The conference should be about moving forward and creating collective action and collaboration, whether on referees, players and agents, policy, funding, pitches, stadia, finance, management, governance or playing styles and more. Essentially the conference should be grow organically in terms of agenda and discussion. The conference is designed to offer opportunities for all to present research, research ideas, potential projects, innovative methods of data collection or public engagement. The agenda is very much set by the group.


Further details are below, but if you have any questions do not hesitate to contact us via email: Dan Parnell d.parnell@mmu.ac.uk or Paul Widdop p.widdop@leedsbeckett.ac.uk



The aim of the conference is to bring together football researchers, academics and students from across the disciplines to share research findings, interests, stories, methods and to develop better research and collaboration across the collective. The conference will also host guests from outside of academia, including journalists working in football and practitioners from the football industry.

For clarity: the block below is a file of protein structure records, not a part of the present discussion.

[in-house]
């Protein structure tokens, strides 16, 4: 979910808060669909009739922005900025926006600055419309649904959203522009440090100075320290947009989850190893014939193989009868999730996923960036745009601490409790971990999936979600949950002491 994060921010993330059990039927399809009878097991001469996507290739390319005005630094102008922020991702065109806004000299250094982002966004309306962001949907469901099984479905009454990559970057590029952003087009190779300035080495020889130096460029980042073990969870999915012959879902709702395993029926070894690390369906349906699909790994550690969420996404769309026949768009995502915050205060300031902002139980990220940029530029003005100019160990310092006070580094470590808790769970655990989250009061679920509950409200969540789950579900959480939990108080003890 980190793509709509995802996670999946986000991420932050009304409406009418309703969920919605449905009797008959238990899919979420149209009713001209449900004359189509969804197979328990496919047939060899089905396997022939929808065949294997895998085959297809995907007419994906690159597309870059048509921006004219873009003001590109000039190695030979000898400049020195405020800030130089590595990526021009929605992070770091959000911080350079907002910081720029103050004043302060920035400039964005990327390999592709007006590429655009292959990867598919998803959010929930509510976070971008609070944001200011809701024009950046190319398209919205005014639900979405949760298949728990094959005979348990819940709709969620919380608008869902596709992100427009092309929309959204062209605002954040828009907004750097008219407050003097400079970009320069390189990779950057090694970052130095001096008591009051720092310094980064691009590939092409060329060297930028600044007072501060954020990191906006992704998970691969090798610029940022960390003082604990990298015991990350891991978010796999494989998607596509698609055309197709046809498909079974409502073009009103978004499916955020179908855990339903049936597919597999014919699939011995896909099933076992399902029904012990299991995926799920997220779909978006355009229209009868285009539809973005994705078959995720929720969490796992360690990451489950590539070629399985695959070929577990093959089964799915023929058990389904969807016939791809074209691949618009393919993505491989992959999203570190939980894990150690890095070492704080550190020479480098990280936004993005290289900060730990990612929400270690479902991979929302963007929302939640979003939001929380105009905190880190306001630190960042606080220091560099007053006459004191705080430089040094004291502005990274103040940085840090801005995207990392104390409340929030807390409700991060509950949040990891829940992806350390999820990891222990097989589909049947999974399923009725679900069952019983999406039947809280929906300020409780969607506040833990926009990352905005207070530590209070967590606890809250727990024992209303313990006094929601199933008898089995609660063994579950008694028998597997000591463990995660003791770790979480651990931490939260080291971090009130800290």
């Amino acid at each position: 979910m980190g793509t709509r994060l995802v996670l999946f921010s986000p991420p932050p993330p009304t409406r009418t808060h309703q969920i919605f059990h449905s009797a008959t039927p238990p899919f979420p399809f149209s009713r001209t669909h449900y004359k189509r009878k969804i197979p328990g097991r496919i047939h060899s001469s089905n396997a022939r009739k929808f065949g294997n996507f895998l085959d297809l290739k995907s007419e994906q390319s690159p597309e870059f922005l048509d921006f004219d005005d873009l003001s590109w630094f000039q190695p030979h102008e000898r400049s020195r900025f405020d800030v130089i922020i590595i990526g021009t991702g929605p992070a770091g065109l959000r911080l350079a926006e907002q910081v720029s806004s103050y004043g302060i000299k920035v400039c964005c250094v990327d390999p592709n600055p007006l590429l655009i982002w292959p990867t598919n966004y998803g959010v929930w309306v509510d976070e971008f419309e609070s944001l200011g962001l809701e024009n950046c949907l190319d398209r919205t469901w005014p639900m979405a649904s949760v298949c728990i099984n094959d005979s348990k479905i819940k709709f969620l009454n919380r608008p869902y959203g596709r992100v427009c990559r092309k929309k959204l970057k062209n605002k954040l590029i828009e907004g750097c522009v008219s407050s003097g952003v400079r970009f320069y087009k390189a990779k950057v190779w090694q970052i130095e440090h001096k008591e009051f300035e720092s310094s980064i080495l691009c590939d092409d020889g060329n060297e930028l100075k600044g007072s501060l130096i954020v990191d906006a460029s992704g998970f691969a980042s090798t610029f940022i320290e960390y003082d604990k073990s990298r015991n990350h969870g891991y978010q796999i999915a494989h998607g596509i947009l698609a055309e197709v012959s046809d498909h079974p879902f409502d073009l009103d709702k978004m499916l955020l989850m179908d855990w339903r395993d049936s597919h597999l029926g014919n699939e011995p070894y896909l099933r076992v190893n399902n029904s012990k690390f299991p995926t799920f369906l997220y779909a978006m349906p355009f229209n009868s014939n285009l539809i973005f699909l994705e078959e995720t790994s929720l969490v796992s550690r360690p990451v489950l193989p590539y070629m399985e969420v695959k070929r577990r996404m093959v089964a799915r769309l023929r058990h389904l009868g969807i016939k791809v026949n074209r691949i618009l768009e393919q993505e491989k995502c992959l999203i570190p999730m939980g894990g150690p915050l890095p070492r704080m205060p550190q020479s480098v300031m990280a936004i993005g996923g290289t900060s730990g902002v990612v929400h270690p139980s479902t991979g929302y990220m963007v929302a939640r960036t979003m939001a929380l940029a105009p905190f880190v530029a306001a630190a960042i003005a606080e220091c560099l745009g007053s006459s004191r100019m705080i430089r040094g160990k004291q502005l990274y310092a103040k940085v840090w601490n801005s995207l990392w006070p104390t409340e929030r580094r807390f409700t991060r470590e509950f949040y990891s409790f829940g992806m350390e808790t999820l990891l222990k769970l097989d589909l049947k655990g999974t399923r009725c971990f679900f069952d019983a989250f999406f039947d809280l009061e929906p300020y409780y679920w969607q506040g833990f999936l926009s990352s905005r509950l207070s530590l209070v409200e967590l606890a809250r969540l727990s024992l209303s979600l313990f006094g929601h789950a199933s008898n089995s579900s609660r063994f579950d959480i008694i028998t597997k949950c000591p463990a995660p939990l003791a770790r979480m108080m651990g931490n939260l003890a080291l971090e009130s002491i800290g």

We invite you to join us at Broadhurst Park, the home of FC United. in Manchester, on the Wednesday 30th November 2016, to take in this lively football city and discuss the current issues in the game.


How did we get to this?

Over a past few years, a few like-minded colleagues have benefited professionally and personally from collaboration and friendship created through a shared interest in understanding football. The conversation has always been football in society, covering sociology, business, management, governance and policy from grassroots to elite. We hope the conference will compliment existing events offering a place for researchers to build close connections, access support and collaborate.

This group, including Peter Millward, Jamie Cleland, Anthony May, Danny Fitzpatrick, John Hayton, Joel Rookwood, John Hughson, Mark Doidge, Paul Widdop and Dan Parnell began to discuss ways to replicate this network to help others, especially PhD students and early career researchers.  Without setting anything in stone the group wanted to create something that:

  • Brought together a group of like-minded academics, researchers, friends
  • Helped progress the football agenda, doing more interesting and stronger projects, working together
  • Created a place to collaborate, to showcase research and insight, to debate issues and to help others

Nothing too ambitious, just something that we have not found elsewhere. The collective would hopefully then create its own agenda and action on football over time.